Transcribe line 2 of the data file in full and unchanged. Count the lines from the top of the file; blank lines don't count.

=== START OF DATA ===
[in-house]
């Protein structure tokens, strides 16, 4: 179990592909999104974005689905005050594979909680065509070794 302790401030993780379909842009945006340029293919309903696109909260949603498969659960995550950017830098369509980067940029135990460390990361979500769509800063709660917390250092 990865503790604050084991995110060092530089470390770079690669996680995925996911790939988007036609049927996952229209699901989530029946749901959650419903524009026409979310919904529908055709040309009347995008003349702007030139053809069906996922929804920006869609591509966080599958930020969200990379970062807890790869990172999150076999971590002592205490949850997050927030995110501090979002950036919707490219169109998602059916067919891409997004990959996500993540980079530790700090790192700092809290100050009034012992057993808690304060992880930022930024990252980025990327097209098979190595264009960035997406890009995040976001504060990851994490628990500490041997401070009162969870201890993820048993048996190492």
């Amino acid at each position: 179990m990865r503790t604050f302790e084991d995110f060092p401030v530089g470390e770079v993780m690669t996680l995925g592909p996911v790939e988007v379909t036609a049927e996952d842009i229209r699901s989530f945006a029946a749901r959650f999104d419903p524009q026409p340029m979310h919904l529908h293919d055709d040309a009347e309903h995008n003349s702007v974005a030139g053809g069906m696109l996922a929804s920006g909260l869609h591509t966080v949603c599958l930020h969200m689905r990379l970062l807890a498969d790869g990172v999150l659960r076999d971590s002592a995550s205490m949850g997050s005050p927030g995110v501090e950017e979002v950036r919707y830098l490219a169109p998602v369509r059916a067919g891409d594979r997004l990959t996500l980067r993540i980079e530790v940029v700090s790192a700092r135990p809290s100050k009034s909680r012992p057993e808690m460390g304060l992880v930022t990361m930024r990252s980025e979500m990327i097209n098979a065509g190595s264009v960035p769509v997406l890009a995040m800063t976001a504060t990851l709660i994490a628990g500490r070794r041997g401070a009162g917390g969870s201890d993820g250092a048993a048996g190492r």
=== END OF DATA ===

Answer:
């Protein structure tokens, strides 16, 4: 179990592909999104974005689905005050594979909680065509070794 302790401030993780379909842009945006340029293919309903696109909260949603498969659960995550950017830098369509980067940029135990460390990361979500769509800063709660917390250092 990865503790604050084991995110060092530089470390770079690669996680995925996911790939988007036609049927996952229209699901989530029946749901959650419903524009026409979310919904529908055709040309009347995008003349702007030139053809069906996922929804920006869609591509966080599958930020969200990379970062807890790869990172999150076999971590002592205490949850997050927030995110501090979002950036919707490219169109998602059916067919891409997004990959996500993540980079530790700090790192700092809290100050009034012992057993808690304060992880930022930024990252980025990327097209098979190595264009960035997406890009995040976001504060990851994490628990500490041997401070009162969870201890993820048993048996190492």